Unnormal Normalcy

Just News and Ramblings From Your Average Author

King of Blades – Prologue

I decided to post this story here, too. Don’t know why, but why not?

Here is the prologue of my GA story, King of Blades.

Dearest Coulta,

You may not remember my face, but my name is Markiel, and I am your father. You may have asked yourself for many years how I could have given you up, but believe me, I did it because I thought it was the best thing I could do for you. I have written you this note to explain things to you that I know I will never have a chance to explain in person.

I spent my boyhood in the farmlands of Berk, until I was noticed by a traveling sorcerer named Alion. I was a minor sorcerer myself, and he took me on as an apprentice. I went to live with him in Mariadok, one of Berk’s many minor cities. I was with him for five years, time enough to master the basics of my abilities.

When I was twenty, he sent me to the village of Cassel to find a young woman named Eline. He said that he had had visions of her, and that she would give birth to his son. Alion was old then, and she would not come back with me to be his woman. I had made a vow to Alion to bring her back to him, but I broke that vow when I fell in love with her.

Alion found us many months later, living with her parents. Eline was in the final days of pregnancy, carrying my child – you. Alion was understandably displeased, and dueled us both. We took his life, but Eline, a very powerful sorceress, knew that you, her unborn child, had been cursed by him.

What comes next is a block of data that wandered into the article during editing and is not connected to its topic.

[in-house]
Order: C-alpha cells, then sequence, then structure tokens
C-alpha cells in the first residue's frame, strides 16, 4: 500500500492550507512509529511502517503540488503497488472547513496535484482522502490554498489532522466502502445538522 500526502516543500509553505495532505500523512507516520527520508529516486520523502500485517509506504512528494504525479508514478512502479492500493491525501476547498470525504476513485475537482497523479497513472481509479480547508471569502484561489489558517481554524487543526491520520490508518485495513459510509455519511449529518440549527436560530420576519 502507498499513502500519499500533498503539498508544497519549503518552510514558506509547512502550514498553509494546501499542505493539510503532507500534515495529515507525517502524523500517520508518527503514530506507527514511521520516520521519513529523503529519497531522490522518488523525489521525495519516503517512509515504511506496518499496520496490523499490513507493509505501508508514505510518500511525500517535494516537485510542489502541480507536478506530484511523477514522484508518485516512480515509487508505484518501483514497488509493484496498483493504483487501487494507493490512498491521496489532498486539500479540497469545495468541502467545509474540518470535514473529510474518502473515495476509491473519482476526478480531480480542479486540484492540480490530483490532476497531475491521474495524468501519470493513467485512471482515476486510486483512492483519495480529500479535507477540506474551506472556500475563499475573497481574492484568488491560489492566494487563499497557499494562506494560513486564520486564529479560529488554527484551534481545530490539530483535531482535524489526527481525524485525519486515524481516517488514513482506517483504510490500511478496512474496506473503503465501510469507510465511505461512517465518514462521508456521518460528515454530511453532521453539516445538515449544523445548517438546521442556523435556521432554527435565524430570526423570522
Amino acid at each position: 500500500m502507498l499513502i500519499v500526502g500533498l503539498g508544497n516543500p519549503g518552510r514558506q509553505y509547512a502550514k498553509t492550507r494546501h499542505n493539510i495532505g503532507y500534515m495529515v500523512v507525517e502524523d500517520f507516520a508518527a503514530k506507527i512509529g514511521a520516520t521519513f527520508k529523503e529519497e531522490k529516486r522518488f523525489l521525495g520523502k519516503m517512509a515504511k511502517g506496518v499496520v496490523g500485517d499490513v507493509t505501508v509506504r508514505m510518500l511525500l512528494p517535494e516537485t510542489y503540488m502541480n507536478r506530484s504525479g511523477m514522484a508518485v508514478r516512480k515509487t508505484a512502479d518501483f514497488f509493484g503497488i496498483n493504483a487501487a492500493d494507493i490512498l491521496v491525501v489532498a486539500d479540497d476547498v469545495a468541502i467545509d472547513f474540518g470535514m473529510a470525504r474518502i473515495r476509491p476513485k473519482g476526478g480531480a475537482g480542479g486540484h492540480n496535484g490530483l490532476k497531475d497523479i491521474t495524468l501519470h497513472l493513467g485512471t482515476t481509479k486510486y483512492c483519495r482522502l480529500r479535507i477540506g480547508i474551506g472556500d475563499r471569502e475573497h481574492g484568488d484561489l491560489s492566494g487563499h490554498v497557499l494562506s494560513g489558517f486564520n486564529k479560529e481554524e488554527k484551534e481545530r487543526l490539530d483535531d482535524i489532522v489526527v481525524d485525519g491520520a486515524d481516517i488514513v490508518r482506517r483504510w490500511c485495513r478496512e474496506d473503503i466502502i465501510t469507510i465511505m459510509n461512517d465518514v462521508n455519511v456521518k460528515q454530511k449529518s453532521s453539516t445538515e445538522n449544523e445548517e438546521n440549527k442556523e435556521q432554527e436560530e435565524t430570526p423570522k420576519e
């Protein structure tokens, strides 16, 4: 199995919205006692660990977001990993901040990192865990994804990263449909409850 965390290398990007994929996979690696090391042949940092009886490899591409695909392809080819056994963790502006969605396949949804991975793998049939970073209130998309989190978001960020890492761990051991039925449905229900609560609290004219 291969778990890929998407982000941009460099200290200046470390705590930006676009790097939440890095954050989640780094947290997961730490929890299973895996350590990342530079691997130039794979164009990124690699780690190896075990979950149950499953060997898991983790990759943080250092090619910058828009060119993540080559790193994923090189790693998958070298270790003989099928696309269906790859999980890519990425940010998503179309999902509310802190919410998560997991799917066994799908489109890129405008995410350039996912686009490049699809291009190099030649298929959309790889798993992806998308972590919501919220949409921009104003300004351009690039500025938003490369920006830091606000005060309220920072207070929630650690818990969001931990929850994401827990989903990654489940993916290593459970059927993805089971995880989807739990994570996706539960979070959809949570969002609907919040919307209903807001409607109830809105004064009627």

She told me everything that she could determine from the old man’s magic. It was her belief that, because I had broken a vow to him, you were cursed to be unable to break any vow or agreement made to anyone with power over you. I discovered the truth to this – you were a very obedient child.

Eline, your mother, went into labor that night, and being as powerful as she was, did everything she could to fight Alion’s magic. Just before you were finally born, she told me that someone would save you, that she had found the soul that would have the most power over you. She told me that you would find someone within a city in the country of Phelin, someone who lived in a great castle and who would love you despite your curse, and who would understand you and care for you enough to never make you enter into any agreements that would hurt you.

It took the last of her energy to find this connection and to fit it in to the loophole that exists in every curse. Moments after you were born, she died, having given everything to save you.

I do not know how to explain those markings on your skin, I only know that they are either a sign of your curse, or that they were created by the conflict between Alion’s magic and that of your mother as she fought to find a way to free you. But I can tell you why I brought you to Phelin, and why I left you as I did. I was doing what your mother needed me to do, I was trying to find the city or the castle she had foreseen. I don’t know if I chose the right one, but I know that what is meant to happen will happen. I only pray that I have not caused you more suffering by giving you the chance to be free.